Mobile Handheld Devices

Mobile Handheld Devices

Wen-Chen Hu (University of North Dakota, USA)
DOI: 10.4018/978-1-59140-769-0.ch003
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Abstract

Mobile users interact with mobile commerce applications by using small wireless Internet-enabled devices, which come with several aliases such as handhelds, palms, PDAs, pocket PCs, and smartphones. To avoid any ambiguity, a general term, mobile handheld devices, is used in this book. A mobile handheld device is small enough to be held in one hand and is a general-purpose, programmable, battery-powered computer, but it is different from a desktop PC or notebook due to the following three special features: • Limited network bandwidth: This limitation prevents the display of most multimedia on a microbrowser. Though the Wi-Fi and 3G networks go some way toward addressing this problem, the wireless bandwidth is always far below the bandwidth of wired networks. • Small screen/body size: This feature restricts most handheld devices to using a stylus for input. • Mobility: The high mobility of handheld devices is an obvious feature that separates handheld devices from PCs. This feature also makes possible many new applications such as mobile recommendations that normally cannot be done by PCs. Short battery life and limited memory, processing power, and functionality are additional features that impose limitations on handheld devices, but these problems are gradually being solved as the technologies improve and new methods are constantly being introduced. Figure 3.1 shows a typical system structure for handheld devices, which includes six major components: (i) a mobile operating system, (ii) a mobile central processing unit, (iii) a microbrowser, (iv) input and output devices and methods, (v) memory and storage, and (vi) batteries. Brief descriptions of each of these components are given below, followed by a more detailed description in the main body of the chapter.
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Introduction

Mobile users interact with mobile commerce applications by using small wireless Internet-enabled devices, which come with several aliases such as handhelds, palms, PDAs, pocket PCs, and smartphones. To avoid any ambiguity, a general term, mobile handheld devices, is used in this book. A mobile handheld device is small enough to be held in one hand and is a general-purpose, programmable, battery-powered computer, but it is different from a desktop PC or notebook due to the following three special features:

  • Limited network bandwidth: This limitation prevents the display of most multimedia on a microbrowser. Though the Wi-Fi and 3G networks go some way toward addressing this problem, the wireless bandwidth is always far below the bandwidth of wired networks.

  • Small screen/body size: This feature restricts most handheld devices to using a stylus for input.

  • Mobility: The high mobility of handheld devices is an obvious feature that separates handheld devices from PCs. This feature also makes possible many new applications such as mobile recommendations that normally cannot be done by PCs.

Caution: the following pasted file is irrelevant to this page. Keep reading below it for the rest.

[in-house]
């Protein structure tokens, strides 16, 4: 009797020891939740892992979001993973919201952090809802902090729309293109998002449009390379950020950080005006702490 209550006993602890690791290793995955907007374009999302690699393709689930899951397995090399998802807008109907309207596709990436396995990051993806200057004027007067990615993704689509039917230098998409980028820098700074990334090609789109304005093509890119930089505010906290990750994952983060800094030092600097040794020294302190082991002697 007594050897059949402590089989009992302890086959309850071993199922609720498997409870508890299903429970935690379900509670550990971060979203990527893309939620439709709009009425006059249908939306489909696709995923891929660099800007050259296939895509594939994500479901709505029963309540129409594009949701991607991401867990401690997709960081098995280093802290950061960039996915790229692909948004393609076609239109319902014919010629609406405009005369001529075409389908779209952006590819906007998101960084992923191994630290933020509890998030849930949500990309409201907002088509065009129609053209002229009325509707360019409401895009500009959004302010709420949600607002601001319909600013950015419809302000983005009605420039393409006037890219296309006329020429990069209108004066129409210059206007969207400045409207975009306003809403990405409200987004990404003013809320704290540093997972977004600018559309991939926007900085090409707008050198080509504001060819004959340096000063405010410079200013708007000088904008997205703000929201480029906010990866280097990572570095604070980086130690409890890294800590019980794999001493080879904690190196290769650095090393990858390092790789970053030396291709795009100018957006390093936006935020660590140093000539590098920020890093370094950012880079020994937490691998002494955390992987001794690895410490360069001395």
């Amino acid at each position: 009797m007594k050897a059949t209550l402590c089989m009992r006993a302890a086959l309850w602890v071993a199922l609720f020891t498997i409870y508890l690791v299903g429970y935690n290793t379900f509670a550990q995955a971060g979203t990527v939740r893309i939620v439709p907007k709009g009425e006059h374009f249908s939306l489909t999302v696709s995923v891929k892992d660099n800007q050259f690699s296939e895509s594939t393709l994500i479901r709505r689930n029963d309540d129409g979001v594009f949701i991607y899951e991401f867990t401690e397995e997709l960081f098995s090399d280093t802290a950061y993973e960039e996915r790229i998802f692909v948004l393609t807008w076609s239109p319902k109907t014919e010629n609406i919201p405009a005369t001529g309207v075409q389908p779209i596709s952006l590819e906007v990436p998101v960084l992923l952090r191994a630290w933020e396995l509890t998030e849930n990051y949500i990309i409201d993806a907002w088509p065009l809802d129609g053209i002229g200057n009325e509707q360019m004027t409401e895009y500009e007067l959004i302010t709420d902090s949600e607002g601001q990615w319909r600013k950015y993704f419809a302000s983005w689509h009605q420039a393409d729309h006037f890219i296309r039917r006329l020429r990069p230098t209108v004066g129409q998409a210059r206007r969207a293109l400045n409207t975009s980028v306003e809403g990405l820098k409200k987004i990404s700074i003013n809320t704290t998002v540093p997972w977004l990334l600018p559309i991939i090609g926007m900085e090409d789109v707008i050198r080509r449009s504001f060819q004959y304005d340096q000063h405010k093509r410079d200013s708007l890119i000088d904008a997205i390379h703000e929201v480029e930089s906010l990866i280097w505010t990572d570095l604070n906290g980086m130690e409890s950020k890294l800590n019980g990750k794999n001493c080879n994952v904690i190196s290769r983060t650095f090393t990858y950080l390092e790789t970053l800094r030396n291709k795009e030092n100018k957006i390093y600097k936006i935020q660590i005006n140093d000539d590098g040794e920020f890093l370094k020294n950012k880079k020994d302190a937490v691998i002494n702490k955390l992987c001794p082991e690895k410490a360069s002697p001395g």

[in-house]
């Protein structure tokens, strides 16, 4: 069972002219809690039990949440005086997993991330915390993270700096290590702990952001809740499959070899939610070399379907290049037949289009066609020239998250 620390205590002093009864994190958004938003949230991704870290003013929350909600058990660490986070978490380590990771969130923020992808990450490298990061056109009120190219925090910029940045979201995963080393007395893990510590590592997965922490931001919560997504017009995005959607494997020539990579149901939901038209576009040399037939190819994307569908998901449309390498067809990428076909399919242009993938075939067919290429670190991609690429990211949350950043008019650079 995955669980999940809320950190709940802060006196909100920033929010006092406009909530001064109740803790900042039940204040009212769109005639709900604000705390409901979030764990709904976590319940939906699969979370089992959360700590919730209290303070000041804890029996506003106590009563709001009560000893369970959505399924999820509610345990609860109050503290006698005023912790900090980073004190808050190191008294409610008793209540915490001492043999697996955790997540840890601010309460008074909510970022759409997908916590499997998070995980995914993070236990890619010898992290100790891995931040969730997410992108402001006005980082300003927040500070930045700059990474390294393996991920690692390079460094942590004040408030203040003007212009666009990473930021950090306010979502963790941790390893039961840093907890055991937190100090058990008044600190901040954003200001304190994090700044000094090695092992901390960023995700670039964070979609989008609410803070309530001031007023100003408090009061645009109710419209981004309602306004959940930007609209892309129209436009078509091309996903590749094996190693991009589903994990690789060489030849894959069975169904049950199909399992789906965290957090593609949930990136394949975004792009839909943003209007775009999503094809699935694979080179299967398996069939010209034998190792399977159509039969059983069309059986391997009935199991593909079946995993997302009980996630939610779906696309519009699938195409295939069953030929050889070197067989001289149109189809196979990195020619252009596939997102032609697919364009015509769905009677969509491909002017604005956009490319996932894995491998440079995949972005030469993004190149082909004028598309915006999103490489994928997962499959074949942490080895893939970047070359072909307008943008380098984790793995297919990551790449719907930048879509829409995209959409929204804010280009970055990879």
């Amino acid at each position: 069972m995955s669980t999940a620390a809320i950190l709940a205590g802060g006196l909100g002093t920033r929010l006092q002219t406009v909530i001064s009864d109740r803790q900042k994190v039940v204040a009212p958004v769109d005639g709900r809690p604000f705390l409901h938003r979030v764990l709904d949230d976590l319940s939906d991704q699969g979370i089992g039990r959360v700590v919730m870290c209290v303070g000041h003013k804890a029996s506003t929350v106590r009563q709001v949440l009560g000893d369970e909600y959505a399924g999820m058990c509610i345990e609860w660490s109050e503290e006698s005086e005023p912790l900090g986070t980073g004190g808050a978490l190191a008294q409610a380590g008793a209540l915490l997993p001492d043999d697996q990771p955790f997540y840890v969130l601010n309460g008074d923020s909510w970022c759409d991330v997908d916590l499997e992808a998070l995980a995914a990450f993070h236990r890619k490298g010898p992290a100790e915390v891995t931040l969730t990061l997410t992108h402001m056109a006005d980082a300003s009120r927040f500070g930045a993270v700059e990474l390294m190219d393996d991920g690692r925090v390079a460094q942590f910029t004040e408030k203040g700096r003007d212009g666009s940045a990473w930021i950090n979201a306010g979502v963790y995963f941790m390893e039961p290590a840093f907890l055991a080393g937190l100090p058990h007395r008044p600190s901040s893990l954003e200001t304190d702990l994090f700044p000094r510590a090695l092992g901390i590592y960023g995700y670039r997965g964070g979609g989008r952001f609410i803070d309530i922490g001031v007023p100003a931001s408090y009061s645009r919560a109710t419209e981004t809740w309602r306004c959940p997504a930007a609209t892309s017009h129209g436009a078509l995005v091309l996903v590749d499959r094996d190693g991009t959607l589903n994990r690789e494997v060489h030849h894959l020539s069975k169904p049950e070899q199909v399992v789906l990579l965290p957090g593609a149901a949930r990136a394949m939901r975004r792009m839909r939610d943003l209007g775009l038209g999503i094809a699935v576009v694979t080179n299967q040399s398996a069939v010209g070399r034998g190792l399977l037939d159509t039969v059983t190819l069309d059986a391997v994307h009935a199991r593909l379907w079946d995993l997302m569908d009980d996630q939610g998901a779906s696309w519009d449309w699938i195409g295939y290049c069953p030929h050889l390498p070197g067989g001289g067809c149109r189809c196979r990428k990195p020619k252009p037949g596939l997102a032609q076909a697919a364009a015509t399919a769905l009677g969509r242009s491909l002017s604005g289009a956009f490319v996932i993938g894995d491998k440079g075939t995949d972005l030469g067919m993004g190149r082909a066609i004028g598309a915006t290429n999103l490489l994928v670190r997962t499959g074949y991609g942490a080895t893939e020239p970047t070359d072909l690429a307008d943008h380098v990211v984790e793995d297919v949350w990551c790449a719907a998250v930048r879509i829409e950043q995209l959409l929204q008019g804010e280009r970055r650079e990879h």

Short battery life and limited memory, processing power, and functionality are additional features that impose limitations on handheld devices, but these problems are gradually being solved as the technologies improve and new methods are constantly being introduced. Figure 1 shows a typical system structure for handheld devices, which includes six major components: (i) a mobile operating system, (ii) a mobile central processing unit, (iii) a microbrowser, (iv) input and output devices and methods, (v) memory and storage, and (vi) batteries. Brief descriptions of each of these components are given below, followed by a more detailed description in the main body of the chapter.

Figure 1.

System structure of mobile handheld devices

  • 1.

    Mobile operating systems: These comprise the core software of handheld devices. Mobile operating systems are different from those in desktop computers as they include the following additional features: (i) power management to prolong the battery life, (ii) real-time capability for time-critical operations such as voice communication, and (iii) a wireless infrastructure for wireless communication.

  • 2.

    Mobile central processing units: Mobile CPUs are the core hardware of mobile handheld devices, and the performance and functionality of the devices are heavily dependent on the capabilities of the processors.

  • 3.

    Microbrowsers: Microbrowsers are Internet browsers specifically designed for use in mobile handheld devices. They differ from desktop browsers in several important ways, specifically the languages they use, security protocols, footprint, and smaller windows. Although this last feature, smaller windows, enables them to provide simplified interfaces, it also eliminates much of the desktop browser’s multimedia functionality, such as streaming -audio and -video support.

  • 4.

    Input and output devices and methods: There is only one major output device, the screen, but there are several popular input devices, in particular keyboards and touch screens/writing areas, that require the use of a stylus.

  • 5.

    Memory and storage: Three types of memory are usually employed by handheld devices: (i) random access memory, (ii) read-only memory, and (iii) flash memory.

  • 6.

    Batteries: Rechargeable Lithium Ion batteries are most commonly used in handheld devices.

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